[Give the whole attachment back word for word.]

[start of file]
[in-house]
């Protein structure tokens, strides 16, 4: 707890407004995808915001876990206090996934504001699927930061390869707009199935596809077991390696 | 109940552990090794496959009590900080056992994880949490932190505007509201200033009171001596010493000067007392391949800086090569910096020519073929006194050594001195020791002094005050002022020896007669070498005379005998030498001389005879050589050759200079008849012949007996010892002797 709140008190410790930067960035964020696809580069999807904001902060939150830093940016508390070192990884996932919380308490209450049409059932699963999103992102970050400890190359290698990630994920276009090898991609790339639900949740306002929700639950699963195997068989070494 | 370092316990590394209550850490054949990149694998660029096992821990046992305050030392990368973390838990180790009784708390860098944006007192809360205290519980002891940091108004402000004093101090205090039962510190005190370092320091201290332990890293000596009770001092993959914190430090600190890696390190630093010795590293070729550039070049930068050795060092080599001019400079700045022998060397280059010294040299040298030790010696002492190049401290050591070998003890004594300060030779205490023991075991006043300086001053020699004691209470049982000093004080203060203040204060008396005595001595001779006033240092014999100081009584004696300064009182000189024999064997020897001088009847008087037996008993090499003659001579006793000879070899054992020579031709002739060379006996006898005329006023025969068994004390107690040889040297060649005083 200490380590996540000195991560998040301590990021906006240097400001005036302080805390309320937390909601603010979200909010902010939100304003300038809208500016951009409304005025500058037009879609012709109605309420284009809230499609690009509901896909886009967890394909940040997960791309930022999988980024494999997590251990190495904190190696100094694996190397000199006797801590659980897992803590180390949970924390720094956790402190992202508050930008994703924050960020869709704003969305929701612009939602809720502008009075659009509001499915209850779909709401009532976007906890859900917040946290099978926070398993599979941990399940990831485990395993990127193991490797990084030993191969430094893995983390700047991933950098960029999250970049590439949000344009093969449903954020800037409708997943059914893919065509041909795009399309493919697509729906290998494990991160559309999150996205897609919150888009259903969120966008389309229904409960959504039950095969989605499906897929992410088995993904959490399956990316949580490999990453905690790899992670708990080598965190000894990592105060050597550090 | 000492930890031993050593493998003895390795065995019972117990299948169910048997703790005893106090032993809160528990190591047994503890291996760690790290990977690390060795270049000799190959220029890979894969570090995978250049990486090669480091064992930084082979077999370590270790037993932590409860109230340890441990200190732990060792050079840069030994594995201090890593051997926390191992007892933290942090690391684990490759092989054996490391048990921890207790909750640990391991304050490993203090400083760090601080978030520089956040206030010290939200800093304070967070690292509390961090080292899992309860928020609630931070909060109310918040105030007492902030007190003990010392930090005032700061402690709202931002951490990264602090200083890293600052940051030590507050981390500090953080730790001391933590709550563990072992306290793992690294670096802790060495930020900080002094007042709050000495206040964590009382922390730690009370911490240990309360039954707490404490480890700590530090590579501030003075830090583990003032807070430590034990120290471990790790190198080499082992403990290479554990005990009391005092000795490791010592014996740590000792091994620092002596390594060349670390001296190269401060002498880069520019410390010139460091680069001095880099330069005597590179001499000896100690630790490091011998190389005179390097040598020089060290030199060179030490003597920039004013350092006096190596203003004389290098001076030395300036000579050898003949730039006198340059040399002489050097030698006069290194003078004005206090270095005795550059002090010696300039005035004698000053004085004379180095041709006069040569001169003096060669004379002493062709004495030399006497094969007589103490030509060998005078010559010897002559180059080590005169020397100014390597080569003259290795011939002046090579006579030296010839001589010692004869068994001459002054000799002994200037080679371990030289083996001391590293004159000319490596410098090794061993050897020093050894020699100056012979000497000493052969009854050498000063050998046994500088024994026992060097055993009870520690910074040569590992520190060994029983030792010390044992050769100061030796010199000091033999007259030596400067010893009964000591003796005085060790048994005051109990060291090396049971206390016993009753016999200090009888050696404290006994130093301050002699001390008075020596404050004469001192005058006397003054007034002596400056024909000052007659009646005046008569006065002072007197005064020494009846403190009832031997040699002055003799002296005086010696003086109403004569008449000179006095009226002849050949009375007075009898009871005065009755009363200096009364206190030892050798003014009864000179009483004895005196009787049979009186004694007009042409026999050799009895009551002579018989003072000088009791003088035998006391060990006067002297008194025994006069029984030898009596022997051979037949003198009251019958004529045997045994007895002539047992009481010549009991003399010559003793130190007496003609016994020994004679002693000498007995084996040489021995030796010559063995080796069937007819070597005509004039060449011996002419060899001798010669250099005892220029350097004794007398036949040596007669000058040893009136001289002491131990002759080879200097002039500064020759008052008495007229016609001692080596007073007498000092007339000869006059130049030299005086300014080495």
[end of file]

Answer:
[in-house]
């Protein structure tokens, strides 16, 4: 707890407004995808915001876990206090996934504001699927930061390869707009199935596809077991390696 | 109940552990090794496959009590900080056992994880949490932190505007509201200033009171001596010493000067007392391949800086090569910096020519073929006194050594001195020791002094005050002022020896007669070498005379005998030498001389005879050589050759200079008849012949007996010892002797 709140008190410790930067960035964020696809580069999807904001902060939150830093940016508390070192990884996932919380308490209450049409059932699963999103992102970050400890190359290698990630994920276009090898991609790339639900949740306002929700639950699963195997068989070494 | 370092316990590394209550850490054949990149694998660029096992821990046992305050030392990368973390838990180790009784708390860098944006007192809360205290519980002891940091108004402000004093101090205090039962510190005190370092320091201290332990890293000596009770001092993959914190430090600190890696390190630093010795590293070729550039070049930068050795060092080599001019400079700045022998060397280059010294040299040298030790010696002492190049401290050591070998003890004594300060030779205490023991075991006043300086001053020699004691209470049982000093004080203060203040204060008396005595001595001779006033240092014999100081009584004696300064009182000189024999064997020897001088009847008087037996008993090499003659001579006793000879070899054992020579031709002739060379006996006898005329006023025969068994004390107690040889040297060649005083 200490380590996540000195991560998040301590990021906006240097400001005036302080805390309320937390909601603010979200909010902010939100304003300038809208500016951009409304005025500058037009879609012709109605309420284009809230499609690009509901896909886009967890394909940040997960791309930022999988980024494999997590251990190495904190190696100094694996190397000199006797801590659980897992803590180390949970924390720094956790402190992202508050930008994703924050960020869709704003969305929701612009939602809720502008009075659009509001499915209850779909709401009532976007906890859900917040946290099978926070398993599979941990399940990831485990395993990127193991490797990084030993191969430094893995983390700047991933950098960029999250970049590439949000344009093969449903954020800037409708997943059914893919065509041909795009399309493919697509729906290998494990991160559309999150996205897609919150888009259903969120966008389309229904409960959504039950095969989605499906897929992410088995993904959490399956990316949580490999990453905690790899992670708990080598965190000894990592105060050597550090 | 000492930890031993050593493998003895390795065995019972117990299948169910048997703790005893106090032993809160528990190591047994503890291996760690790290990977690390060795270049000799190959220029890979894969570090995978250049990486090669480091064992930084082979077999370590270790037993932590409860109230340890441990200190732990060792050079840069030994594995201090890593051997926390191992007892933290942090690391684990490759092989054996490391048990921890207790909750640990391991304050490993203090400083760090601080978030520089956040206030010290939200800093304070967070690292509390961090080292899992309860928020609630931070909060109310918040105030007492902030007190003990010392930090005032700061402690709202931002951490990264602090200083890293600052940051030590507050981390500090953080730790001391933590709550563990072992306290793992690294670096802790060495930020900080002094007042709050000495206040964590009382922390730690009370911490240990309360039954707490404490480890700590530090590579501030003075830090583990003032807070430590034990120290471990790790190198080499082992403990290479554990005990009391005092000795490791010592014996740590000792091994620092002596390594060349670390001296190269401060002498880069520019410390010139460091680069001095880099330069005597590179001499000896100690630790490091011998190389005179390097040598020089060290030199060179030490003597920039004013350092006096190596203003004389290098001076030395300036000579050898003949730039006198340059040399002489050097030698006069290194003078004005206090270095005795550059002090010696300039005035004698000053004085004379180095041709006069040569001169003096060669004379002493062709004495030399006497094969007589103490030509060998005078010559010897002559180059080590005169020397100014390597080569003259290795011939002046090579006579030296010839001589010692004869068994001459002054000799002994200037080679371990030289083996001391590293004159000319490596410098090794061993050897020093050894020699100056012979000497000493052969009854050498000063050998046994500088024994026992060097055993009870520690910074040569590992520190060994029983030792010390044992050769100061030796010199000091033999007259030596400067010893009964000591003796005085060790048994005051109990060291090396049971206390016993009753016999200090009888050696404290006994130093301050002699001390008075020596404050004469001192005058006397003054007034002596400056024909000052007659009646005046008569006065002072007197005064020494009846403190009832031997040699002055003799002296005086010696003086109403004569008449000179006095009226002849050949009375007075009898009871005065009755009363200096009364206190030892050798003014009864000179009483004895005196009787049979009186004694007009042409026999050799009895009551002579018989003072000088009791003088035998006391060990006067002297008194025994006069029984030898009596022997051979037949003198009251019958004529045997045994007895002539047992009481010549009991003399010559003793130190007496003609016994020994004679002693000498007995084996040489021995030796010559063995080796069937007819070597005509004039060449011996002419060899001798010669250099005892220029350097004794007398036949040596007669000058040893009136001289002491131990002759080879200097002039500064020759008052008495007229016609001692080596007073007498000092007339000869006059130049030299005086300014080495």